Image: Mysterious South Pole formation on Mars

June 5, 2017, NASA
Credit: NASA/JPL-Caltech/Univ. of Arizona

This observation from NASA's Mars Reconnaissance Orbiter show it is late summer in the Southern hemisphere, so the Sun is low in the sky and subtle topography is accentuated in orbital images.

We see many shallow pits in the bright residual cap of carbon dioxide ice (also called "Swiss cheese terrain"). There is also a deeper, circular formation that penetrates through the ice and dust. This might be an or it could be a collapse pit.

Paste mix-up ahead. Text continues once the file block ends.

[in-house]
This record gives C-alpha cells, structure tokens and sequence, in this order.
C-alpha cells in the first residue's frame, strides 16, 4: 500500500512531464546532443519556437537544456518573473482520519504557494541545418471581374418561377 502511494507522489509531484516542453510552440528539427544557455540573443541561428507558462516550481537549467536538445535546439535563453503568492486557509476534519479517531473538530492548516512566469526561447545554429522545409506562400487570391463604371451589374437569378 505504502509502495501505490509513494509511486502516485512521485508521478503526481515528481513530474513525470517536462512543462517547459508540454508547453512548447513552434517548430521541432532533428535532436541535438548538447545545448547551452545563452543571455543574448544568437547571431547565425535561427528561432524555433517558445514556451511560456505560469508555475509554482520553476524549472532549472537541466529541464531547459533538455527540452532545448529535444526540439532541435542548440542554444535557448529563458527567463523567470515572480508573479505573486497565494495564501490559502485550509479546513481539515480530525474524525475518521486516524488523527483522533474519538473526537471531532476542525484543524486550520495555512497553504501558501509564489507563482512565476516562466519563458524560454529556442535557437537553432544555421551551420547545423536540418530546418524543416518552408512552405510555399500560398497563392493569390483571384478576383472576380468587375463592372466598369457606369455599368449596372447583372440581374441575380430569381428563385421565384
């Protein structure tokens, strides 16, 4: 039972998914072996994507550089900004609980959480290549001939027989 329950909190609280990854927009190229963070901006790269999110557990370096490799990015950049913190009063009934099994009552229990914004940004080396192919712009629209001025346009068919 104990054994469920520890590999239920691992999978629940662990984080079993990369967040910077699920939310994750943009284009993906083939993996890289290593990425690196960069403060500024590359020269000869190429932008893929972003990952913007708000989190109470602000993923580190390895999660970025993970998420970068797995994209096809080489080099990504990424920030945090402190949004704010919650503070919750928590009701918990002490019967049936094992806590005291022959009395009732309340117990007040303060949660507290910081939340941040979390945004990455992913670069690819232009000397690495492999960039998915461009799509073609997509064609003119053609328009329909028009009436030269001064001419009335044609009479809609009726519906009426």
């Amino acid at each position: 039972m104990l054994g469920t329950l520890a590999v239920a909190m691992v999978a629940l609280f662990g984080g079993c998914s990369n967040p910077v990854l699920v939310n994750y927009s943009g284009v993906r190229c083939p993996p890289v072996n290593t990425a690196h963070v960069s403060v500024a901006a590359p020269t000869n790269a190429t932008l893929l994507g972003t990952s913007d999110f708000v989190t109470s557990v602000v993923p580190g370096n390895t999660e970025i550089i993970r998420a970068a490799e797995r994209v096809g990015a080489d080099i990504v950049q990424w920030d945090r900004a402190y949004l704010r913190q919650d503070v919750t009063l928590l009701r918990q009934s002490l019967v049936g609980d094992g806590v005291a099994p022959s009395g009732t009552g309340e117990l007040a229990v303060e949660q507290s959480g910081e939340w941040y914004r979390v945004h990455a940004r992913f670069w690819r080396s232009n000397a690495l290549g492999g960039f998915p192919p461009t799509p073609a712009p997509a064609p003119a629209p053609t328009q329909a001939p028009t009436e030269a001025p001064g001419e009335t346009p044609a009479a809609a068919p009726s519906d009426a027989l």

The map is projected here at a scale of 50 centimeters (19.7 inches) per pixel. [The original image scale is 49.7 centimeters (19.6 inches) per pixel (with 2 x 2 binning); objects on the order of 149 centimeters (67.3 inches) across are resolved.] North is up.

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Osiris1
not rated yet Jun 05, 2017
Odd, an inverse circular frustrum of a cone with a flat bottom parallel to the surface. What is the odds of that occurring in the real world and at the south pole of anything.... Especially with NO ice around it. Maybe something underneath the 'hatch' that is warmer?? C'mon trolls, have fun.
geokstr
1 / 5 (1) Jun 05, 2017
Aliens, obviously.

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